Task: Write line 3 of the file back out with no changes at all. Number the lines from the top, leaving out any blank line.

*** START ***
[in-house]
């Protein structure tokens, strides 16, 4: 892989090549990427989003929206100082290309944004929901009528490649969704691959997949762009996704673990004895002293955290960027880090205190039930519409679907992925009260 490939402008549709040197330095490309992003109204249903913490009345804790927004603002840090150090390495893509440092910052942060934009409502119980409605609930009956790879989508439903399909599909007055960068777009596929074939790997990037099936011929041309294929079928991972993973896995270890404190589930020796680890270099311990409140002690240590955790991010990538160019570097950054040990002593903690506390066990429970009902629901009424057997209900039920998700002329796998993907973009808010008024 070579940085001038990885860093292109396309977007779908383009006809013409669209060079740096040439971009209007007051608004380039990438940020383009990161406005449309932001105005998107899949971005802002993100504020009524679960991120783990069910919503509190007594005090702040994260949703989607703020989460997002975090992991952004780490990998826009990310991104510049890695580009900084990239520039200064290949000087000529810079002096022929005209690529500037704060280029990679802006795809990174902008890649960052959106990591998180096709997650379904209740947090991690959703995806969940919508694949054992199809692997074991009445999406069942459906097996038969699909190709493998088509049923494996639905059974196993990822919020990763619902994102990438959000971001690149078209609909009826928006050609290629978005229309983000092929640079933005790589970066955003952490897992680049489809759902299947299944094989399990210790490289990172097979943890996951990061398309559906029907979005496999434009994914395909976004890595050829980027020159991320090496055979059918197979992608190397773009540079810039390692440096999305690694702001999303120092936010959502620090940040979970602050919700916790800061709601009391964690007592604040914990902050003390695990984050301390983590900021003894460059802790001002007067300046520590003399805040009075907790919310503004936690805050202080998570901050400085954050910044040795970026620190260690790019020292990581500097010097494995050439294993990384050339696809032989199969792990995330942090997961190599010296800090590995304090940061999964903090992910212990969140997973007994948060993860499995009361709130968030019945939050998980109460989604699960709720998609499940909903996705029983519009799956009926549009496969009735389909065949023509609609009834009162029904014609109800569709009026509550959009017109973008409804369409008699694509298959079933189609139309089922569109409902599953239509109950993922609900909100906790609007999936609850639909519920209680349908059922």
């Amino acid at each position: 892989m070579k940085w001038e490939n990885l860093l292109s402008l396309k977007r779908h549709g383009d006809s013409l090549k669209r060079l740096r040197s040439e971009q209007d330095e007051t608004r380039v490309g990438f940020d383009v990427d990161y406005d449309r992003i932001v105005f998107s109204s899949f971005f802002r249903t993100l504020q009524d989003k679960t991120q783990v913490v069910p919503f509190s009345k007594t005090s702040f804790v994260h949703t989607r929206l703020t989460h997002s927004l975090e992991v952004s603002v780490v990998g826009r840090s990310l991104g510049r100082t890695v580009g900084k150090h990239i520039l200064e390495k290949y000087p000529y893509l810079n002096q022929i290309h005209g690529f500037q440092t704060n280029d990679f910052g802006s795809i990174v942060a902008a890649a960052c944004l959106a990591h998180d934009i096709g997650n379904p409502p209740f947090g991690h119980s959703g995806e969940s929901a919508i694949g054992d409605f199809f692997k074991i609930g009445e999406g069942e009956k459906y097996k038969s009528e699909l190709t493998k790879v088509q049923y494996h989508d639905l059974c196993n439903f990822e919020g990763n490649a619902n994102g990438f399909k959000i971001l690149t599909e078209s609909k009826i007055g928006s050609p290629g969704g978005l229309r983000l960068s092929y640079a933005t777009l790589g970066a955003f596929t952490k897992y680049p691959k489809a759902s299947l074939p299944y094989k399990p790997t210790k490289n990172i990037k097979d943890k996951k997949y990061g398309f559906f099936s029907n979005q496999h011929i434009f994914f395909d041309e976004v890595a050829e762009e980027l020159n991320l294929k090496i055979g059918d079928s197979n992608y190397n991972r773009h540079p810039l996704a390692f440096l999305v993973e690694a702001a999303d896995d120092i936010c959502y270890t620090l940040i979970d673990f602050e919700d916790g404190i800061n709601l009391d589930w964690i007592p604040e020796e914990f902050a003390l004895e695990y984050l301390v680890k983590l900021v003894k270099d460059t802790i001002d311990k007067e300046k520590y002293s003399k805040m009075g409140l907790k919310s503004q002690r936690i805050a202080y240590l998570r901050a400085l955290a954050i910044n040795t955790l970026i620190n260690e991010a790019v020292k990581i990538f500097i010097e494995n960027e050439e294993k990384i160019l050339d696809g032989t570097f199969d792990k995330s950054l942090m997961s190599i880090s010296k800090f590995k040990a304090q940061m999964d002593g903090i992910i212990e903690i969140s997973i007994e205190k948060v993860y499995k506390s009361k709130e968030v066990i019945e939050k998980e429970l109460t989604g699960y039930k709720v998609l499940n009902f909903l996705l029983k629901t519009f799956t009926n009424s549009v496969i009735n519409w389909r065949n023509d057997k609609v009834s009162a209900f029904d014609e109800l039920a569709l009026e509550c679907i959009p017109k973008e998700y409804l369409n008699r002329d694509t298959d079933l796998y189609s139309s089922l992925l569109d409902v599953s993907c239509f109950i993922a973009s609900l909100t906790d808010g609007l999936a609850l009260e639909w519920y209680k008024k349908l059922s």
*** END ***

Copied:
């Amino acid at each position: 892989m070579k940085w001038e490939n990885l860093l292109s402008l396309k977007r779908h549709g383009d006809s013409l090549k669209r060079l740096r040197s040439e971009q209007d330095e007051t608004r380039v490309g990438f940020d383009v990427d990161y406005d449309r992003i932001v105005f998107s109204s899949f971005f802002r249903t993100l504020q009524d989003k679960t991120q783990v913490v069910p919503f509190s009345k007594t005090s702040f804790v994260h949703t989607r929206l703020t989460h997002s927004l975090e992991v952004s603002v780490v990998g826009r840090s990310l991104g510049r100082t890695v580009g900084k150090h990239i520039l200064e390495k290949y000087p000529y893509l810079n002096q022929i290309h005209g690529f500037q440092t704060n280029d990679f910052g802006s795809i990174v942060a902008a890649a960052c944004l959106a990591h998180d934009i096709g997650n379904p409502p209740f947090g991690h119980s959703g995806e969940s929901a919508i694949g054992d409605f199809f692997k074991i609930g009445e999406g069942e009956k459906y097996k038969s009528e699909l190709t493998k790879v088509q049923y494996h989508d639905l059974c196993n439903f990822e919020g990763n490649a619902n994102g990438f399909k959000i971001l690149t599909e078209s609909k009826i007055g928006s050609p290629g969704g978005l229309r983000l960068s092929y640079a933005t777009l790589g970066a955003f596929t952490k897992y680049p691959k489809a759902s299947l074939p299944y094989k399990p790997t210790k490289n990172i990037k097979d943890k996951k997949y990061g398309f559906f099936s029907n979005q496999h011929i434009f994914f395909d041309e976004v890595a050829e762009e980027l020159n991320l294929k090496i055979g059918d079928s197979n992608y190397n991972r773009h540079p810039l996704a390692f440096l999305v993973e690694a702001a999303d896995d120092i936010c959502y270890t620090l940040i979970d673990f602050e919700d916790g404190i800061n709601l009391d589930w964690i007592p604040e020796e914990f902050a003390l004895e695990y984050l301390v680890k983590l900021v003894k270099d460059t802790i001002d311990k007067e300046k520590y002293s003399k805040m009075g409140l907790k919310s503004q002690r936690i805050a202080y240590l998570r901050a400085l955290a954050i910044n040795t955790l970026i620190n260690e991010a790019v020292k990581i990538f500097i010097e494995n960027e050439e294993k990384i160019l050339d696809g032989t570097f199969d792990k995330s950054l942090m997961s190599i880090s010296k800090f590995k040990a304090q940061m999964d002593g903090i992910i212990e903690i969140s997973i007994e205190k948060v993860y499995k506390s009361k709130e968030v066990i019945e939050k998980e429970l109460t989604g699960y039930k709720v998609l499940n009902f909903l996705l029983k629901t519009f799956t009926n009424s549009v496969i009735n519409w389909r065949n023509d057997k609609v009834s009162a209900f029904d014609e109800l039920a569709l009026e509550c679907i959009p017109k973008e998700y409804l369409n008699r002329d694509t298959d079933l796998y189609s139309s089922l992925l569109d409902v599953s993907c239509f109950i993922a973009s609900l909100t906790d808010g609007l999936a609850l009260e639909w519920y209680k008024k349908l059922s």